As with the server, save and exit the wg0.conf file and exit root.

Load the configuration:

sudo wg-quick up wg0

Save the configuration:

sudo wg-quick save wg0

To ensure that the configuration starts when your machine boots, add the configuration to systemd:

sudo systemctl enable wg-quick@wg0.service

Start the service now:

sudo systemctl start wg-quick@wg0.service

The client and server should now be connected. Let's test it. First, exit the SSH session with exit.

Testing & Troubleshooting

With the server and the client configurations complete and up, there are several ways to test the connection. On each machine, check the service is running:

sudo systemctl status wg-quick@wg0

The service should display something like:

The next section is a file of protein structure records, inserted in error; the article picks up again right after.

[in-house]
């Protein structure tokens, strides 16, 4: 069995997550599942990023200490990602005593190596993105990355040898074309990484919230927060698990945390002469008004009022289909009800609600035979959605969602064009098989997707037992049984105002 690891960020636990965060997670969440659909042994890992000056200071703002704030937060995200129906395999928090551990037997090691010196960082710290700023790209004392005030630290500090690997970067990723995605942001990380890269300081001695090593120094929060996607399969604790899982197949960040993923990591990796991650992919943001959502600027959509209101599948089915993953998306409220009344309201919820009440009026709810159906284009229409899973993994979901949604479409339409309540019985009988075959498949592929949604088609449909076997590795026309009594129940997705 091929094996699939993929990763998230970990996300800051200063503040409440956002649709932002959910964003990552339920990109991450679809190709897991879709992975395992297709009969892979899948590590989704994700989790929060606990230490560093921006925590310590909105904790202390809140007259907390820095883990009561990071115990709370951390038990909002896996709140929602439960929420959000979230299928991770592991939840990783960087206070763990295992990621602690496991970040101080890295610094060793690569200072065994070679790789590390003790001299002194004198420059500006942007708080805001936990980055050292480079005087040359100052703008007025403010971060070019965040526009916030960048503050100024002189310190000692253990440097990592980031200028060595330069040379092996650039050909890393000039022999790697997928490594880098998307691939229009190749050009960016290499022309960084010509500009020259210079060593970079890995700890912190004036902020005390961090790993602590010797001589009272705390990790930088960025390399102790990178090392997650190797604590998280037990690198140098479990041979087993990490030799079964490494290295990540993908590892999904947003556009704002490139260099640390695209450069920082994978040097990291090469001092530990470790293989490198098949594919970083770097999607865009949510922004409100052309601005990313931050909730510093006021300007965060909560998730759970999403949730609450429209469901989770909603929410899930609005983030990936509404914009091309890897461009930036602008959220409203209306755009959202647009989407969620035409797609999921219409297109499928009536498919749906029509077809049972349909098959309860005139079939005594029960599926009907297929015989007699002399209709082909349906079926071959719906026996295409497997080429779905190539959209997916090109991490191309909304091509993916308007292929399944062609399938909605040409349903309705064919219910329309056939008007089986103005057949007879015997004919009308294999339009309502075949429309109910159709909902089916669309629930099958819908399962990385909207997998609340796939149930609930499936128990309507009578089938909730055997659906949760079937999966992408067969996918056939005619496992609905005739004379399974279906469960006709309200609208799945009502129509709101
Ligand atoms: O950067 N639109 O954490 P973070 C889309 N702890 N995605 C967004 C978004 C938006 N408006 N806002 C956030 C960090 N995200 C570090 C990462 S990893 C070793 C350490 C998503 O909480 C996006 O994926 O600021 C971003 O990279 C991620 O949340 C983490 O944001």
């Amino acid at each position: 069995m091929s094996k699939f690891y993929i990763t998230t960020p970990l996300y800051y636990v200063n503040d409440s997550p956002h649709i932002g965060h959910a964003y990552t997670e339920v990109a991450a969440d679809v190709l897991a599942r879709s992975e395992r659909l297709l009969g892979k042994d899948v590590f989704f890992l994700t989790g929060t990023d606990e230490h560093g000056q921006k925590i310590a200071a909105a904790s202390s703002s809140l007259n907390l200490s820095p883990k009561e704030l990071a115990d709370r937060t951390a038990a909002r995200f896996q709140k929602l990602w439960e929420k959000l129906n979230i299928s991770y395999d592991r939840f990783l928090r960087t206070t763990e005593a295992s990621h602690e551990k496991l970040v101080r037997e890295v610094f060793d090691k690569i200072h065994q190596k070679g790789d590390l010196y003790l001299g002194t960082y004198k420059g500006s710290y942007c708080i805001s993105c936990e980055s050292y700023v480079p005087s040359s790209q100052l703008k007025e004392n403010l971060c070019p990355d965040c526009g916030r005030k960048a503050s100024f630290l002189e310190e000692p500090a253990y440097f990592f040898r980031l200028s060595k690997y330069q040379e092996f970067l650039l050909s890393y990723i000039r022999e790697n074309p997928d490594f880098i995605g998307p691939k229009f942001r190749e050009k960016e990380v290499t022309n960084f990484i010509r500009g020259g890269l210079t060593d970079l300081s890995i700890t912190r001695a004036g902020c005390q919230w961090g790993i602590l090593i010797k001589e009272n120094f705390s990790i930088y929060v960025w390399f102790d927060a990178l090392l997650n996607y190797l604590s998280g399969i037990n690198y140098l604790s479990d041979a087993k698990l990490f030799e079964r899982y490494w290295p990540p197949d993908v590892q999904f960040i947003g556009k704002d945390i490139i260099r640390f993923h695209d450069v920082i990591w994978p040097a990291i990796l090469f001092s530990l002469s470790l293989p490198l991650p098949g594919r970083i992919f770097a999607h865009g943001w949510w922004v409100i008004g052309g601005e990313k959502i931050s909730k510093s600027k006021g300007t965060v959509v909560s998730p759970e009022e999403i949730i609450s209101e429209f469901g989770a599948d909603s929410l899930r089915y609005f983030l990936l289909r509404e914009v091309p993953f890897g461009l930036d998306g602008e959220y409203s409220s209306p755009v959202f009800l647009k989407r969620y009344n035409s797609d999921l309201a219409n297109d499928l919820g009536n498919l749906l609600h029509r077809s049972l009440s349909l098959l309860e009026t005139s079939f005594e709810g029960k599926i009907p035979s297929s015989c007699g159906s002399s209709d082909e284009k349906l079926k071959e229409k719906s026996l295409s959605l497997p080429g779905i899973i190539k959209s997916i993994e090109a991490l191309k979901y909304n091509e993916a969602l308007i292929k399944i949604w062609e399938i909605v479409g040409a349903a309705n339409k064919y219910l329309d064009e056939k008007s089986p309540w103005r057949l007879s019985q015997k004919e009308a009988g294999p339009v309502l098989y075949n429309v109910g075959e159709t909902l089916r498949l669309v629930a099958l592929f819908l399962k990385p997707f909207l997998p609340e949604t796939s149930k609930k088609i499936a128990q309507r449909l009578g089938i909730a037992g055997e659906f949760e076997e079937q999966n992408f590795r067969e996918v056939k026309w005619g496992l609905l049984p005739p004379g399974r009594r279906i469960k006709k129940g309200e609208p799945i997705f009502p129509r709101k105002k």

● wg-quick@wg0.service - WireGuard via wg-quick(8) for wg0
     Loaded: loaded (/lib/systemd/system/wg-quick@.service; enabled; vendor present: enaled>
     Active: active (exited) since Mon 2021-06-28 13:31:56 PDT; 21h ago
       Docs: man:wg-quick(8)
        Process: 1234 ExecStart=/usr/bin/wg-quick up wg0 (code=exited, status=0/SUCCESS)
      Main PID: 1234 (code=exited, status=0/SUCCESS)

Next, ping the server:


This should return something like:

PING ( 56(84) bytes of data.
64 bytes from icmp_seq=1 ttl=64 time=31.6 ms
64 bytes from icmp_seq=2 ttl=64 time=31.7 ms

If you receive no response, there is likely a problem in the server or client configuration file. Scan each config file carefully to ensure client address matches and that your public and private keys are correct. You can take down the connection with: